Blood and Water: Family Resemblances-Adoption, Personal Identity, and Genetic Essentialism (2005)

Source:   Witt, Charlotte. “Family Resemblances: Adoption, Personal Identity, and Genetic Essentialism.” In Adoption Matters: Philosophical and Feminist Essays. Edited by Sally Haslanger and Charlotte Witt, Pages 112-131. Ithaca, NY: Cornell University Press, 2005.

Charlotte Witt’s article explores the repercussions of the traditional definition of the family as a biological unit when, in today’s world, an increasing number of families do not fit that mode– whether because of adoption (the focus of our research), the “blending” of families in the case of re-marriage, or other situations. This change in what the American family looks like upsets long-held beliefs relating to what family is and means.

Family resemblance is often a source of self-identity, and is emphasised from an early age. Harry Potter fans will easily recall that Harry “has his mother’s eyes” and the way everyone insisted on telling him so; but how this fact of looking like her hardly made him feel closer to the mother he never knew. The way identity is couched in genetics-based resemblance, how can adopted children forge an identity? Witt comes to the conclusion that resemblance is most often nebulous (you more likely have your great-uncle’s eyes than your mother’s) and is a poor foundation upon which to base any sense of kinship. In this way emphasis on family resemblance (born of the idealization of genetic ties in the modern and historical United States [especially for individuals who feel they have superior genes- think eugenics]) is a detriment to families both united and not united by biology.

Witt, as part of a contemporary community of feminist adoption historians, very interestingly points out in her article that feminist and adoption theory tend to participate in perpetuating the idea that biological family is the ideal. “Feminists, who privilege the maternal relationship and emphasize its gestational and bodily aspects, at the same time privilege a biological view of family relationships” (136). Adoption theorists, among other things, focus on finding ways to make adoptive relationships ‘like’ or ‘as good as’ biological– implying that such relations are not by nature equal to biological parenthood. In this regard Witt offers constructive criticism to the adoption education and social services communities as well. In this Witt reminds us that modern American society still has much to learn and much to improve upon in regard to adoption.


5 thoughts on “Blood and Water: Family Resemblances-Adoption, Personal Identity, and Genetic Essentialism (2005)

  1. This is really interesting. I remember a family in my ward and how people talked about their adopted son looking so much like the mom. In a way this justified the relationship more and was considered a greater blessing. It’s a really good point that we need to think differently about families since the way they are constructed is so diverse.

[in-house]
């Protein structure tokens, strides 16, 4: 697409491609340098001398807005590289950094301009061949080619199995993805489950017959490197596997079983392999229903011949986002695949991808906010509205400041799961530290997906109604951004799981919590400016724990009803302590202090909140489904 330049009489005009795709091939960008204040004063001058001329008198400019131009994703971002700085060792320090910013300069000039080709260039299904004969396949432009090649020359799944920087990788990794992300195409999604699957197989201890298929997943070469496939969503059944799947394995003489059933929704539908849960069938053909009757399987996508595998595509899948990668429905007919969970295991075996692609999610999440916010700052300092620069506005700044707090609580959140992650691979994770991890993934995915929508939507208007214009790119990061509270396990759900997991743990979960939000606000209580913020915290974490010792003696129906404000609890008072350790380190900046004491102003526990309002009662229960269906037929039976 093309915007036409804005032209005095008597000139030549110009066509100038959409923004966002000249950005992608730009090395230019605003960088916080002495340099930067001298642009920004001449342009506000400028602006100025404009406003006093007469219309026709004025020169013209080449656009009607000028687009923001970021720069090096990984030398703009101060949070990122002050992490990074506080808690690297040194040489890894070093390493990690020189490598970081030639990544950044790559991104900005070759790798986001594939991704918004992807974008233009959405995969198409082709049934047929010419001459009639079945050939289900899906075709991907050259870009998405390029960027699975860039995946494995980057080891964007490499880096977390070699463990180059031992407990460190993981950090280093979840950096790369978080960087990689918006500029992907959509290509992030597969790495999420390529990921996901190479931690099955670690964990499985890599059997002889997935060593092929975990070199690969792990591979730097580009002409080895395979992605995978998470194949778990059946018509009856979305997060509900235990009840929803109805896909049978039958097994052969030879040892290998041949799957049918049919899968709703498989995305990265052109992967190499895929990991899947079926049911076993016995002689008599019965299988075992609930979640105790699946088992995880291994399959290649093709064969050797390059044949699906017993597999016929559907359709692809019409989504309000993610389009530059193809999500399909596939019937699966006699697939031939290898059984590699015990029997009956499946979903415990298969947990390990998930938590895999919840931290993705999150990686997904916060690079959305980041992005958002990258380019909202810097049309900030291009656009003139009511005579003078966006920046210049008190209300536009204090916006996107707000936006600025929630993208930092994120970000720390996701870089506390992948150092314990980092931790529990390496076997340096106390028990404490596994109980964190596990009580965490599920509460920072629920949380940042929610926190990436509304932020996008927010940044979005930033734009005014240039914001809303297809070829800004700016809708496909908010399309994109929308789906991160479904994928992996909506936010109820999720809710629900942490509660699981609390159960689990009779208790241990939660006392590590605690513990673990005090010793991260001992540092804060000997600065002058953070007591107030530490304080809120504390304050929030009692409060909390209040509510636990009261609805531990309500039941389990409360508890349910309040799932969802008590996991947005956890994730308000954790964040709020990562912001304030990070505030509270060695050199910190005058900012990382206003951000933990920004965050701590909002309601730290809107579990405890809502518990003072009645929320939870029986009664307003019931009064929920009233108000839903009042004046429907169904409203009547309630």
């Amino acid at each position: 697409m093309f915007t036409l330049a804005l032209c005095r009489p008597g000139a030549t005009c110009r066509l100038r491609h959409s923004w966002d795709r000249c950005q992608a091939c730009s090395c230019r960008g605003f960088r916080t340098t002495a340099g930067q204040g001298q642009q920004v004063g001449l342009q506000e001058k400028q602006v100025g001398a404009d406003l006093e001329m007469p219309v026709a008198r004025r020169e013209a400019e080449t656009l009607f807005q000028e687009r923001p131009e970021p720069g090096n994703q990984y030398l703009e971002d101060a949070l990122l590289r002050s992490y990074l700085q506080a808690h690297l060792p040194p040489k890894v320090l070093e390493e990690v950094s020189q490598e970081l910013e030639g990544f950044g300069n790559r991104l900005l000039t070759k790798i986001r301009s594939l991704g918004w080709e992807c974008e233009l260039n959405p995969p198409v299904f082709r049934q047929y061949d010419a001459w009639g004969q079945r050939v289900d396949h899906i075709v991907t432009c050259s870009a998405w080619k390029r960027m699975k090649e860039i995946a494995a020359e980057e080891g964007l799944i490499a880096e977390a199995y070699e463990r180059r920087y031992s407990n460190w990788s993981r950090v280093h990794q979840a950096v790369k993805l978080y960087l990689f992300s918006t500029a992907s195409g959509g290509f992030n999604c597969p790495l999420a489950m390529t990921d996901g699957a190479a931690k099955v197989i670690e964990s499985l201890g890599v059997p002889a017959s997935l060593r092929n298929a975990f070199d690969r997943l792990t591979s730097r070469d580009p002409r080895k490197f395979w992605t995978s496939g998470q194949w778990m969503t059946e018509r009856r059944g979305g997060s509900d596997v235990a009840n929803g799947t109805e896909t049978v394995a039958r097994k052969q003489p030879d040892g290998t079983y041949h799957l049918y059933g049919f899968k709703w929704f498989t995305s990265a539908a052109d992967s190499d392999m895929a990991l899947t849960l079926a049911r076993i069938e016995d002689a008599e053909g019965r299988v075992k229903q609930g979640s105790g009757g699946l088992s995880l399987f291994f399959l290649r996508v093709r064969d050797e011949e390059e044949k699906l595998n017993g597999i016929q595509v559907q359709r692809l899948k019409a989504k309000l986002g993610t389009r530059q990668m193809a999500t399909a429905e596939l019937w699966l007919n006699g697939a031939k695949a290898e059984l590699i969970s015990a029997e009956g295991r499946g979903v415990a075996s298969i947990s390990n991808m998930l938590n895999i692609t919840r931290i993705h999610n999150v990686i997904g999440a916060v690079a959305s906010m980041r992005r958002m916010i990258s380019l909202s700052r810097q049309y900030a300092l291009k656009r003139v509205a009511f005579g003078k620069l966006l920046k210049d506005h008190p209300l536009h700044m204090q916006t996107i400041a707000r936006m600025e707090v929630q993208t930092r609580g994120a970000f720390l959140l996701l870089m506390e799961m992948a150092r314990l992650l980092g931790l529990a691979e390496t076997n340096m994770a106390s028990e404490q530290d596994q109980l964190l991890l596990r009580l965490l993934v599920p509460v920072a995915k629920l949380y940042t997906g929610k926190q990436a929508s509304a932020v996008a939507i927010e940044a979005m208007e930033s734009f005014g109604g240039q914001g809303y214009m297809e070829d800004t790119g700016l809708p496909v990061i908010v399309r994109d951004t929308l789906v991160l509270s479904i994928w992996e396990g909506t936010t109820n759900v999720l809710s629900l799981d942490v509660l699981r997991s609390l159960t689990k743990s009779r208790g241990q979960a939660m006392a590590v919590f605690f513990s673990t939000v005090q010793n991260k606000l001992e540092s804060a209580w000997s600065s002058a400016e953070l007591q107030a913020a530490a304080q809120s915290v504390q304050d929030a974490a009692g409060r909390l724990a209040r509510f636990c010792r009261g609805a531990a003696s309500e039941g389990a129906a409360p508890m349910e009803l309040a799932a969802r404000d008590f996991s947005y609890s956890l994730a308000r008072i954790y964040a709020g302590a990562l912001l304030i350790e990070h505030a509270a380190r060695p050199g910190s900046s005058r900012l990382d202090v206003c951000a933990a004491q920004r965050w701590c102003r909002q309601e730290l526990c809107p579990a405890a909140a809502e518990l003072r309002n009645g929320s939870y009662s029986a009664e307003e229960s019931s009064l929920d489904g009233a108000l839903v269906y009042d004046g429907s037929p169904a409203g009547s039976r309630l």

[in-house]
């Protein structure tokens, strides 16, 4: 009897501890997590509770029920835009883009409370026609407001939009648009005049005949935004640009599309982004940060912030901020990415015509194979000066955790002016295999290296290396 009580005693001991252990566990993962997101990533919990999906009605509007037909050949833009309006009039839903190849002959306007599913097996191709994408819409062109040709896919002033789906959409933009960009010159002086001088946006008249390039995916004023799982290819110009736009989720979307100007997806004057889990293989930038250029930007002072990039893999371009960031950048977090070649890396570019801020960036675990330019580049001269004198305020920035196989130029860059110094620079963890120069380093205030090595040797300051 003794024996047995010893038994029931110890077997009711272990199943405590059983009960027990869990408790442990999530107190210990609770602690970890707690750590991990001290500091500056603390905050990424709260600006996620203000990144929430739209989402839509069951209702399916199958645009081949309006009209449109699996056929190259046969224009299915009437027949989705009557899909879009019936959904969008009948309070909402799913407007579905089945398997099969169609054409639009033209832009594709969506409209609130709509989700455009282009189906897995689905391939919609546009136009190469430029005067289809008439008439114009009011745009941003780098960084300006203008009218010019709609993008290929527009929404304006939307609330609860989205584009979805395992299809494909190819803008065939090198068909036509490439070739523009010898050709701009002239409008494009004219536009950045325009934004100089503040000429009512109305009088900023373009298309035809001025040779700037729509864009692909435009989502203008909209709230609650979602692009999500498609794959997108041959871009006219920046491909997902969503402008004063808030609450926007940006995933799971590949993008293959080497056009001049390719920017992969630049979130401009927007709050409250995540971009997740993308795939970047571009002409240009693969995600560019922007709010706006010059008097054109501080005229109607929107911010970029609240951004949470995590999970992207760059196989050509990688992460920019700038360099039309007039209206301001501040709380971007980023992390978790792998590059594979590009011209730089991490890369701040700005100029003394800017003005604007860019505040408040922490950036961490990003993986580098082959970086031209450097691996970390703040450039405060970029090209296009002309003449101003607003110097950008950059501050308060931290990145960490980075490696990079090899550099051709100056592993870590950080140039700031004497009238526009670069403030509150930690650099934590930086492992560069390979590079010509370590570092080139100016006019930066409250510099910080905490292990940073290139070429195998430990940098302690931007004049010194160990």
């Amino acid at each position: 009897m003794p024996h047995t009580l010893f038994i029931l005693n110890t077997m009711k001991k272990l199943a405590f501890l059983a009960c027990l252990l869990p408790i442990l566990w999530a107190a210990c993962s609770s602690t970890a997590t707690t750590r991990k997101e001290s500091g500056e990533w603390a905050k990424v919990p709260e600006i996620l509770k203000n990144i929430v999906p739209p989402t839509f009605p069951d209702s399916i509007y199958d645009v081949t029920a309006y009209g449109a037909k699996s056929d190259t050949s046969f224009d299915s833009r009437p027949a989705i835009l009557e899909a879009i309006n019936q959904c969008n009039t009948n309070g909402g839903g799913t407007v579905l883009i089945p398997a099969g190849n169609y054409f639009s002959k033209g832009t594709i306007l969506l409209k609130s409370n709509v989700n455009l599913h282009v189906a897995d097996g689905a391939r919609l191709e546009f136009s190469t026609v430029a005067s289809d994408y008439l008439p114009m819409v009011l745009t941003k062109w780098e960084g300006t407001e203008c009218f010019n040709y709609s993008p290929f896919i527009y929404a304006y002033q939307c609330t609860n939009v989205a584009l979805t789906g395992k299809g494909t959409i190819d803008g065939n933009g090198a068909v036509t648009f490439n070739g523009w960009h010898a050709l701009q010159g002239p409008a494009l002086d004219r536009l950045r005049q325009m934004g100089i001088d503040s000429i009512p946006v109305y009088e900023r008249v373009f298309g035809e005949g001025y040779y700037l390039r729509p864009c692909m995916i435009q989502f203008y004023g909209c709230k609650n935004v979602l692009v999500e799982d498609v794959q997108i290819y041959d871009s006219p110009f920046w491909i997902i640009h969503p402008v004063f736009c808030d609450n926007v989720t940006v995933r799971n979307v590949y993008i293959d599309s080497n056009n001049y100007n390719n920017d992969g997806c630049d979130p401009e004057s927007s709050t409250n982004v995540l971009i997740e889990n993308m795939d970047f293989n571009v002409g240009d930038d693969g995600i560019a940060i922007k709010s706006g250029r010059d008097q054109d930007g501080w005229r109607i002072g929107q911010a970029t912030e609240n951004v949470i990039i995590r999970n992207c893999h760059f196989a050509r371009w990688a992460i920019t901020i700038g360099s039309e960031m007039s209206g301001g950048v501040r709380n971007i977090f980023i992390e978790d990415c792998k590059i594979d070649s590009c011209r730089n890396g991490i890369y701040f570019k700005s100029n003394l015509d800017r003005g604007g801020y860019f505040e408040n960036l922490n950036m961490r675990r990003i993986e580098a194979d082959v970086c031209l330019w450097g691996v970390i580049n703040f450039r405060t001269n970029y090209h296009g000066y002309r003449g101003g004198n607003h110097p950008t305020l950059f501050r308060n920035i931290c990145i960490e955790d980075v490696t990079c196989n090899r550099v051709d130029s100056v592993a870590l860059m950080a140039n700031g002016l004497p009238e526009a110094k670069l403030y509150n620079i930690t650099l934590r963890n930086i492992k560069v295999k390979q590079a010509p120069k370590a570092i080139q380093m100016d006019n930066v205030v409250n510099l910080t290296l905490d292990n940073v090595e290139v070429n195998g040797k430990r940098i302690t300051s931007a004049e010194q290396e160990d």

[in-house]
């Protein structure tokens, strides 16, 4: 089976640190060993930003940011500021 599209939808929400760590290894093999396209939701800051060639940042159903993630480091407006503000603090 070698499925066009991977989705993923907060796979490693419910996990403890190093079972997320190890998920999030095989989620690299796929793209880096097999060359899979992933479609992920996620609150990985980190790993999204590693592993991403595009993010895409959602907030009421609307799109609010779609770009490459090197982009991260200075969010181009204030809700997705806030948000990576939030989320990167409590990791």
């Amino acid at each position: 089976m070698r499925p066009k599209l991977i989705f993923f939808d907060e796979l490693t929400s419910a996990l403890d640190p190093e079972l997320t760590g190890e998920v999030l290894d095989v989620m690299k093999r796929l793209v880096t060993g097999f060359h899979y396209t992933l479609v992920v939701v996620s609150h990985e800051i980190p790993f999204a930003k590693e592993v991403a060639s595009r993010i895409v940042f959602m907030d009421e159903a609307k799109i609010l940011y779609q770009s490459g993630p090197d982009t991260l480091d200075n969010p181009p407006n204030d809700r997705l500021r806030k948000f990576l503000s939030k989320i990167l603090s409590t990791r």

Liked by 1 person

  2. When I read this I think about my own attitudes toward adoption and the families that are created and built from it. I like it when scholarship helps us think about our own prejudices and misjudgments. It’s important to keep our beliefs in check with reality. I’m going to choose to not see adopted families as “different” or lesser than biological ones.


  3. I look nothing like my parents or siblings, and when I was younger (about ten years old, I think) I was secretly convinced that I was adopted. Though fictious, this idea made me feel distant from my family members. Eventually, my mom persuaded me that I was grown in her womb, and I felt like a real part of my family again. Now, I realize that our cultural obsession with biologically-tied families instilled that fear in me.


  4. This is really interesting, and something I was not consciously aware of but realize I’ve seen. My cousins are adopted but one of the first things people always say about them is how they look biological. One of my other cousins who is married adopted her own child, who is a different race than her and her husband, and I’ve noticed that people tend to remark upon what makes him particularly African-American-looking or “different” from his parents.


  5. I think this is a very prevalent topic in society. What deems something a family bond? I too as said earlier in the comments have seen how people truly desire to make themselves believe a child is biological, is it not enough to love them as a member of their family. When I was younger my aunt demanded a DNA test be done on me and my brother in order to determine if I was “really” my father’s child because of my hair and eye color. I was not hers unless I was proven to be his. Really though in the end, does any of it matter. I was talking to someone who was strongly against biracial adoption and I just simply could not understand why it mattered. I think this post makes it very clear. It is very insightful and it is okay to look different than family members whether there is a similar genetic code or not.


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